This suggests that water has played a more extensive role than previously envisioned, and that environments capable of sustaining life could exist, according to new research from the University of Gothenburg, Sweden.
Mars is a changing planet, and in recent geological time repeated freeze and thaw cycles has played a greater role than expected in terms of shaping the landscape. In an attempt to be able to make more reliable interpretations of the landscapes on Mars, researchers have developed new models for analysing images from the planet.
The process of analysing satellite images from Mars has been combined with similar studies of an arctic environment in Svalbard. Despite the fact that Svalbard is considerably warmer than Mars, the arctic landscape shows a number of striking similarities to certain parts of Mars.
One important common feature is the presence of permafrost and frozen subsurface water.
“In my thesis work, I have compared aerial images from Svalbard with the same resolution as satellite images from Mars, and combined with field-work we increase the ground resolution even further” explains Dr Andreas Johnsson from the University of Gothenburg’s Department of Earth Sciences, who has worked together with planetary researchers from Germany.
Having studied hundreds of gullies on Mars and compared these with Svalbard, the researchers found evidence that the gullies on Mars were likely formed by melting snow and water erosion. Field work has supplemented the interpretation of aerial images.
“The ability to get a first-hand experience with landforms that have been studied using aerial images is a unique feeling. One important insight we have gained is that, despite the high image resolution for both Svalbard and Mars, the camera can’t capture everything. What appears to be fine-grained sediment on an aerial image of Svalbard can actually turn out to be a very rocky area which has implications for certain types of landforms. It’s important to bear this in mind when studying images of Mars.”
Since Mars has a cyclical climate, the same conditions could recur in the future.
The existence of liquid water is a vital component if life on Mars is to be possible.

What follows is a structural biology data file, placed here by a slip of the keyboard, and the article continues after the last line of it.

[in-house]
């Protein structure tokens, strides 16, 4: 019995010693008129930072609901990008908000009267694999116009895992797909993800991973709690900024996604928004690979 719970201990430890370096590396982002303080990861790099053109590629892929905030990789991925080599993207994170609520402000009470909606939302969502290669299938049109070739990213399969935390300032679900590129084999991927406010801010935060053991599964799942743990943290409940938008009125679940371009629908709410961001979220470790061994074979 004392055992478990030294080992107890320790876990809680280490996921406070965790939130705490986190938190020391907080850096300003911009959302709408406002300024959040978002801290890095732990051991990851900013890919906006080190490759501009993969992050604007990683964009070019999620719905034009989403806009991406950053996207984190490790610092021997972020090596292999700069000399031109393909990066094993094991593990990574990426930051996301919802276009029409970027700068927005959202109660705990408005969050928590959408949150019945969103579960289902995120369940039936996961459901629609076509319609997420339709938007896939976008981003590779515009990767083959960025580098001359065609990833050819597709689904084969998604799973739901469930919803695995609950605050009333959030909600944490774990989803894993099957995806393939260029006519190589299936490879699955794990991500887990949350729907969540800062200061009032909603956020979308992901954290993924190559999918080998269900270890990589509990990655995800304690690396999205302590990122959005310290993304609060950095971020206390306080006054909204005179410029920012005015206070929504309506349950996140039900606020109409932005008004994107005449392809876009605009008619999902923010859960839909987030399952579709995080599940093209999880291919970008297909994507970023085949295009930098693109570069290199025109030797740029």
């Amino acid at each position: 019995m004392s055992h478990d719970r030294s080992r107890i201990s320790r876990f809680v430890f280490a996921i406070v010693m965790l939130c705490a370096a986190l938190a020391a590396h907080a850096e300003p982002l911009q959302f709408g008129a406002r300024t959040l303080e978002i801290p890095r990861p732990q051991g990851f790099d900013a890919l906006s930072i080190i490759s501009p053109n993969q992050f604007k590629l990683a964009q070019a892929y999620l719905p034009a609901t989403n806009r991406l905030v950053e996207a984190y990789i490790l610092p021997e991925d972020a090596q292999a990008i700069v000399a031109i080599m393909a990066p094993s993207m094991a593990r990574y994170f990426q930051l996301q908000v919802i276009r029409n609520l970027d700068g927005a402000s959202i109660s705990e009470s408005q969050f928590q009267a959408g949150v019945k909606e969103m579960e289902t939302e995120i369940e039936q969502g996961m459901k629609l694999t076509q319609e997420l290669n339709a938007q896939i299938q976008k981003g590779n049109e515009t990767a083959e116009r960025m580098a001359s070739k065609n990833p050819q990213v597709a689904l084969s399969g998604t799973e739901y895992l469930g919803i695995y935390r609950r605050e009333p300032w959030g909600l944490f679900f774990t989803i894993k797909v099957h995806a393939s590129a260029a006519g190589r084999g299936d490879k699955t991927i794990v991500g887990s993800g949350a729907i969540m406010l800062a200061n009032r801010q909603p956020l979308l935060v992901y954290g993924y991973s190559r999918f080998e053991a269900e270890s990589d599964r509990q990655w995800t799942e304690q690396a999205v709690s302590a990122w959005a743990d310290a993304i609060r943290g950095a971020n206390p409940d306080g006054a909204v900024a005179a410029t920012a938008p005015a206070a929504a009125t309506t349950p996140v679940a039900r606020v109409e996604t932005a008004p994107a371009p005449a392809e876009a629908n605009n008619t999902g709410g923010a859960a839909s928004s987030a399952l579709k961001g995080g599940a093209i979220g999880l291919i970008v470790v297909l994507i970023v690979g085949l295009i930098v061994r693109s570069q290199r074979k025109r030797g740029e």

“Research on Earth has shown that organisms can survive in extreme cold environments with limited access to liquid water,” continues Dr Johnsson. “Studying various areas on Mars therefore enables us to investigate whether there could be environments with conditions capable of supporting life.”
Contact:Andreas Johnsson, Doctor of Physical Geography, Department of Earth Sciences
Helena Aaberg | idw
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Using ultrafast flashes of laser and x-ray radiation, scientists at the Max Planck Institute of Quantum Optics (Garching, Germany) took snapshots of the briefest electron motion inside a solid material to date. The electron motion lasted only 750 billionths of the billionth of a second before it fainted, setting a new record of human capability to capture ultrafast processes inside solids!
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For the first time, physicists have successfully imaged spiral magnetic ordering in a multiferroic material. These materials are considered highly promising candidates for future data storage media. The researchers were able to prove their findings using unique quantum sensors that were developed at Basel University and that can analyze electromagnetic fields on the nanometer scale. The results – obtained by scientists from the University of Basel’s Department of Physics, the Swiss Nanoscience Institute, the University of Montpellier and several laboratories from University Paris-Saclay – were recently published in the journal Nature.
Multiferroics are materials that simultaneously react to electric and magnetic fields. These two properties are rarely found together, and their combined...
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